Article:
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First ‘normal’ Covid-era Hajj brings overwhelming joy

by Zahid Jadwat

Pilgrims participating in the first ‘normal’ Hajj of the post-Covid era expressed overwhelming joy. This was as the first day drew to a close at Mina on Thursday.

About one million people from all walks of life descended on the holy city of Makkah, Saudi Arabia, where they performed initial rituals before proceeding to Mina. At Mina, commonly known as the ‘City of Tents’, they engaged in worship.

The largest Hajj since the onset of the coronavirus pandemic, this year’s Hajj was still smaller than 2019. The Kingdom restricted the pilgrimage to vaccinated Muslims under the age of 65.

“I must say shukr to Allah that finally, we have been afforded the opportunity of being back here on the plains of Mina and Arafah,” said Ruwaida Kotwal. She is the Head of Hajj Logistics at Khidmatul Awaam Pilgrim Services.

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One South African pilgrim, Malikah Railoun, held back tears as she spoke of her experience. Malikah and her husband from Cape Town had been accredited to attend the pilgrimage before the pandemic upended their plans. Sadly, her husband passed on after contracting Covid-19.

“What I understand is that Makkah has also been mentioned as ‘Bakkah’ – a place where you find inner reflection. I definitely think I found it here. [My husband] passed on and I was alone, scared, anxious. Leaving my 12-year-old son. But I put my trust in Allah,” she said.

Meanwhile, Mufti Ebrahim Smith expressed relief at being able to perform Hajj without the hindrance of Covid-19 protocols.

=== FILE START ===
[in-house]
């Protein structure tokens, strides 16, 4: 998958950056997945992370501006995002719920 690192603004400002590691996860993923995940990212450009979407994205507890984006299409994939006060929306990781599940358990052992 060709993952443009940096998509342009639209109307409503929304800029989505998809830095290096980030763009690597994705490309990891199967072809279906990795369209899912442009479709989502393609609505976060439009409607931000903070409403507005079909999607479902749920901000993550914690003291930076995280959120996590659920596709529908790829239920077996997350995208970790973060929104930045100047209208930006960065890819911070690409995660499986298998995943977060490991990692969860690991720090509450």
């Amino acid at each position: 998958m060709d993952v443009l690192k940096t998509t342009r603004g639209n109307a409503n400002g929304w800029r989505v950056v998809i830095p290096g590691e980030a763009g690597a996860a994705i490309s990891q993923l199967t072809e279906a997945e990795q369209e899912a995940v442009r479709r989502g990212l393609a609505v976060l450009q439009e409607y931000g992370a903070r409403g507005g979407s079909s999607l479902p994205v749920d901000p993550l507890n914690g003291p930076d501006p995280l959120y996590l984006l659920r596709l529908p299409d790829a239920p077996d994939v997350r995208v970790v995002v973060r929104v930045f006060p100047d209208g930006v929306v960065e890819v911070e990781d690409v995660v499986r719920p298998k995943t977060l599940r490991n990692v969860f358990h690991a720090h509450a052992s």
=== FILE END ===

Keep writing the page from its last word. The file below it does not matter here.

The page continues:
“We didn’t know what to expect. The atmosphere is quite electric – people are so full of energy. The environment itself is normal. You hardly see people with masks. Everything is like it was [during the] pre-Covid period,” he said.

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Kotwal, whose organisation is responsible for 715 pilgrims, spoke of her experience facilitating the Hajj on the ground.

“Hajj is a journey of lots of sabr, lots of challenges, but more than that, it is a spiritual journey of an individual. An individual needs that time to bond with his Creator,” she said, adding, “The journey is something so special and so different for every individual.”

“These are 715 different personalities, each wanting to discover and experience Hajj in a different light,” she said.

Meanwhile, the Speaker of the Arab Parliament, Adel Al-Asoumi, on Thursday praised the efforts of King Salman and Crown Prince Mohammed bin Salman to facilitate all services for pilgrims.

On Thursday, the Saudi Ministry of Hajj and Umrah ousted the CEO and head of another Hajj operator over claims that pilgrims did not receive proper treatment.

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